MGT is supposedly his gateway into crypto because in 2016 its focus was shifted first from social gaming to cybersecurity. MGT also moved into mining bitcoin and other cryptocurrencies to make money and increase its blockchain expertise. McAfee deemed this strategy vital for cybersecurity, holding it even into his subsequent resignation in 2018.

According to publicly available data, John McAfee’s net worth could range from US$ 7.2 to 20 million.

His run-ins with the law have had him living as a fugitive; for in 2019 he lived on his boat, running from U.S. authorities. He was arrested in October 2020 in Spain at the request of the U.S. Department of Justice for tax evasion charges. 

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Weekly Roundup: Swahili Blockchain Book Now Available, Binance P2P Volumes Hit $280 Million in Africa

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blockchain book

After experiencing raging swings this year, Bitcoin hit a new all-time high this week. On Monday, bitcoin recorded a price of $19,850, breaking the 2017 record. In other news, the Swahili blockchain book is now available for purchase, and Binance P2P trading in Africa is flourishing.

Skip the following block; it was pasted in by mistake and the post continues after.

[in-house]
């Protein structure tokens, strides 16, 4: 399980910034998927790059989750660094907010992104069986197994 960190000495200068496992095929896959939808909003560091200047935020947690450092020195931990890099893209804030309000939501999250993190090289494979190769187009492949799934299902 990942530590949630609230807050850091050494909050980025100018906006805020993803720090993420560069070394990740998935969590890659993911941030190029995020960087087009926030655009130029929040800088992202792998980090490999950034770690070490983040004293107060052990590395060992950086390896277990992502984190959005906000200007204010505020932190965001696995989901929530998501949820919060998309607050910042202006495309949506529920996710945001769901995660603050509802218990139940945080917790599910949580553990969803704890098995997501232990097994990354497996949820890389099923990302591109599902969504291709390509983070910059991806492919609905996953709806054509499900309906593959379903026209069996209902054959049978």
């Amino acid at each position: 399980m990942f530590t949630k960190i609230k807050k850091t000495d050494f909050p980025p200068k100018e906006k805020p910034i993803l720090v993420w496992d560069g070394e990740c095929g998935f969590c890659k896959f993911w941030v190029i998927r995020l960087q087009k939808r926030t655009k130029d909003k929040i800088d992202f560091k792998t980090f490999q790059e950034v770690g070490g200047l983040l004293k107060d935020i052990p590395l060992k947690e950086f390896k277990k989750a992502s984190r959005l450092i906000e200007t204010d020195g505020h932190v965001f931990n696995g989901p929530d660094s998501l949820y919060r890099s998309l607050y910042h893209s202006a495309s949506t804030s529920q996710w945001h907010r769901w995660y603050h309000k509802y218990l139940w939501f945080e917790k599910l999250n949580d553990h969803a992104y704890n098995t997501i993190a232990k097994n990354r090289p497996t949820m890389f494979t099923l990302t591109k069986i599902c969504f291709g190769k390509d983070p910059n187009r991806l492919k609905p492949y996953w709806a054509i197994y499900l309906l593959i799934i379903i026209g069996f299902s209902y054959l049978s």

Read these and other stories in our news roundup this week.

Swahili Blockchain Book Now Available

Swahili Blockchain BookThe Swahili blockchain book is now available for purchase. The goal of this book, Jielimishe Kuhusu Blockchain, is to educate Swahili readers about blockchain technology. As a result, readers can contribute to regulatory conversations in their countries to help policymakers make the best decisions.

The Governor of the Central Bank of Tanzania (BoT), Professor Florens Luoga, is one of the first people to read the book. Sandra Chogo, the author, handed him the blockchain book during a conference held in the country.

According to Chogo, the Governor’s interest in the book could indicate that the regulator is warming up to the blockchain and cryptocurrencies. The book has already received a positive reception from the Tanzanian government.

Binance P2P Volumes Hit $280 Million in Africa

Binance P2P trading in Africa has grown significantly because the exchange is supporting six local currencies. So far, the exchange has processed a total volume of $280 million P2P trades in Africa.

In March 2020, Binance started supporting the Nigerian naira. Currently, African users can use Binance P2P to buy and sell BTC, USDT, DAI, BNB, ETH, and BUSD using the Kenyan shilling, the South African rand, the Nigerian naira, the Moroccan dirham, the Ghanaian cedi, and the Egyptian pound.